A word on the word that too many of us are afraid to say
Don’t go easy on this good night,
Old age should burn and be delirious at the end of the day;
Rage, rage against the death of light …
It’s time to call something else hospice.
According to the American Cancer Society, palliative care is “a special type of care that emphasizes the quality of life of people and their caregivers who suffer from serious illness limiting life expectancy.” This organization describes the hospice as “compassionate care for people in the last stages of an incurable disease so that they can live fully and comfortably as possible”.
But hospices, as well as palliative care, specialized care for people with serious chronic illnesses, get bad press.
Although palliative care has been around since the 1980s, prevailing myths prevent families from accessing the help they need to provide their loved ones with quality care as they “rise up against the death of the child. light “.
For example, a lingering myth is that palliative care is a place and can only be provided in a hospital or nursing home. Not so. About 70 percent of palliative care takes place in the patient’s home. And while half of hospice patients nationwide have a diagnosis of cancer, the other half have other diagnoses, according to the American Hospice Foundation.
Other myths include: Medicare won’t pay for this. But Medicare beneficiaries can use their Medicare hospice benefit at any time. Another common myth is that once you’re in hospice care, you can’t get out alive. The truth is that patients are free to leave the hospice and resume treatment if they wish.
After all, miracles happen.
But death is certain.
We don’t know when that will come for us. But we know it happens.
Yet for many, the mere mention of the hospice is enough to destroy relationships.
Maybe it’s time to rebrand and educate the public on what the hospice really is.
The concept of specialized care for terminally ill patients began with the work of Dame Cicely Saunders in 1948.
âAt a lecture at Yale University, Saunders, who graduated from MD in 1957, showed photos of terminally ill cancer patients before and after receiving ‘palliative care’. The difference in the appearance and general well-being of the patients was remarkable.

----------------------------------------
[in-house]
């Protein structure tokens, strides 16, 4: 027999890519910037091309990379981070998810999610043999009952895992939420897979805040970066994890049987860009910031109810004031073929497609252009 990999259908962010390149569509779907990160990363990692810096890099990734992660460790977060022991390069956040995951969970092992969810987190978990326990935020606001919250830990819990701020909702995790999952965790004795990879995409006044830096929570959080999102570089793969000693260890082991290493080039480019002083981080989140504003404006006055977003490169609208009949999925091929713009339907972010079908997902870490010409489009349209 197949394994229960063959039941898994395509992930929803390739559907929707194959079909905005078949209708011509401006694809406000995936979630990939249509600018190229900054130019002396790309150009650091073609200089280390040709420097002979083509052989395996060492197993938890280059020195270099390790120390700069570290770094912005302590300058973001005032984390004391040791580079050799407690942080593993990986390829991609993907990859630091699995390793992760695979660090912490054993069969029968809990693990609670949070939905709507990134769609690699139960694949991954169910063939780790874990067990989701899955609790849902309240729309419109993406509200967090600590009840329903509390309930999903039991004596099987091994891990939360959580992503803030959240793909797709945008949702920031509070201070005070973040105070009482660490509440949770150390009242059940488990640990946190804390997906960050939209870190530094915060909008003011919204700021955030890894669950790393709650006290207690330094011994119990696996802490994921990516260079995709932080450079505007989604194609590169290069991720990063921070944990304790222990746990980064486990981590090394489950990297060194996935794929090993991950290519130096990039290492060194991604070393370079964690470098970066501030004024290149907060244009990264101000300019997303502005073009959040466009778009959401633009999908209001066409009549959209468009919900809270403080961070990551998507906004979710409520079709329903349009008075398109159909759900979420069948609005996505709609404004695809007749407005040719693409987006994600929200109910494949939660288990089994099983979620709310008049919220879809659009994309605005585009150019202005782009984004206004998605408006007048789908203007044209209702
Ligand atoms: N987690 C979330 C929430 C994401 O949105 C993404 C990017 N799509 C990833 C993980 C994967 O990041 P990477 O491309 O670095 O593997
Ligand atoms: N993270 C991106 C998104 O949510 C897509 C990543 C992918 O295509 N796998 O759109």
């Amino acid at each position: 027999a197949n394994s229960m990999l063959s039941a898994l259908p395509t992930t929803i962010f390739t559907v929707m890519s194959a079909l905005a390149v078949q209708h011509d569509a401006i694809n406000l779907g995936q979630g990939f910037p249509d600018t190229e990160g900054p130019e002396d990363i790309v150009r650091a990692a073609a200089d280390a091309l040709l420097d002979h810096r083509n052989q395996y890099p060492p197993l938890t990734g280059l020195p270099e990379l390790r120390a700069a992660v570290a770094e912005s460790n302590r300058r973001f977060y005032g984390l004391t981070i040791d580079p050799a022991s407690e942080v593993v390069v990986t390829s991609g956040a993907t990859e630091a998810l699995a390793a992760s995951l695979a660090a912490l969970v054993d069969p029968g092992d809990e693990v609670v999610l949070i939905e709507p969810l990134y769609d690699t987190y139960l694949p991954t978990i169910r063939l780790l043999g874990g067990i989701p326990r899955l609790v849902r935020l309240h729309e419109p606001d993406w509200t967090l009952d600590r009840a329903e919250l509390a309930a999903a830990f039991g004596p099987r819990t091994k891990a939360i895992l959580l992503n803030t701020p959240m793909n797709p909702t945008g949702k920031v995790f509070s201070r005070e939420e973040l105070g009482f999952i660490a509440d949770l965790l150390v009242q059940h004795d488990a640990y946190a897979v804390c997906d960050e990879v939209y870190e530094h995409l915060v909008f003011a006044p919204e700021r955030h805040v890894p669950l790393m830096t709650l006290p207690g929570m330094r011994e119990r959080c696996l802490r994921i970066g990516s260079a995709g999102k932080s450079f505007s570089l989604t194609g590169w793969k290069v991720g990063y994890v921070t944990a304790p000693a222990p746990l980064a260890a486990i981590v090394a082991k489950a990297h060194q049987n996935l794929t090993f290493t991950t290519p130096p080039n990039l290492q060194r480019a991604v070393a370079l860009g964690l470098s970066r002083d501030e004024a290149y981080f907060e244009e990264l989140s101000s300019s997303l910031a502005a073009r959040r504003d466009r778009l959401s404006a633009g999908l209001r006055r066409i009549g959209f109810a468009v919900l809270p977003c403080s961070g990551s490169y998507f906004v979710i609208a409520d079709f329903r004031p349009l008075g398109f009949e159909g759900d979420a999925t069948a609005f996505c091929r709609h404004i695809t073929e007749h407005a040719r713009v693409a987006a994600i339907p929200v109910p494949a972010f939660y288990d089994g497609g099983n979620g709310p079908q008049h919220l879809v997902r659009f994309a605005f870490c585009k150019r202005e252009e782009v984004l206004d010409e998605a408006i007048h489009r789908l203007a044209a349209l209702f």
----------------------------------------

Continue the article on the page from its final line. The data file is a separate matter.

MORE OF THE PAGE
Yet it took almost 30 years before the Medicare Hospice Benefit was enacted, and states were given the opportunity to include hospices in their Medicaid programs. Palliative care has also been made available to residents of terminally ill nursing homes, according to the California Hospice and Palliative Care Association (CHAPCA) website.
What a blessing.
Because in the midst of prayers and tears, I want to make sure that my loved one does not suffer from the screaming pain that my mother said her mother was in as she died of inoperable cancer.
Despite the many benefits, many eligible families have rejected hospice care. In fact, a 2019 study published in the Journal of the American Geriatrics Society estimated that â2,700 Americans per day experience non-sudden deaths without the benefits of hospice care and that the utilization rate was only 52. 4%.
“The fact that Medicare pays 100% of the cost of hospice care should be a big incentive, but many eligible people are not taking advantage of end-of-life services,” according to an article on Debt.org on the costs of hospice care and the end of life. -Life options.
It’s time to rename and rename hospice palliative care or at least launch a public awareness campaign to debunk the myths about this program.
The hospice is a way to provide quality care to someone suffering from an illness that medical science is not yet able to cure.
Tragically, the stigma surrounding this life-saving treatment prevents thousands of families from obtaining the care that could make the inevitable much easier to bear.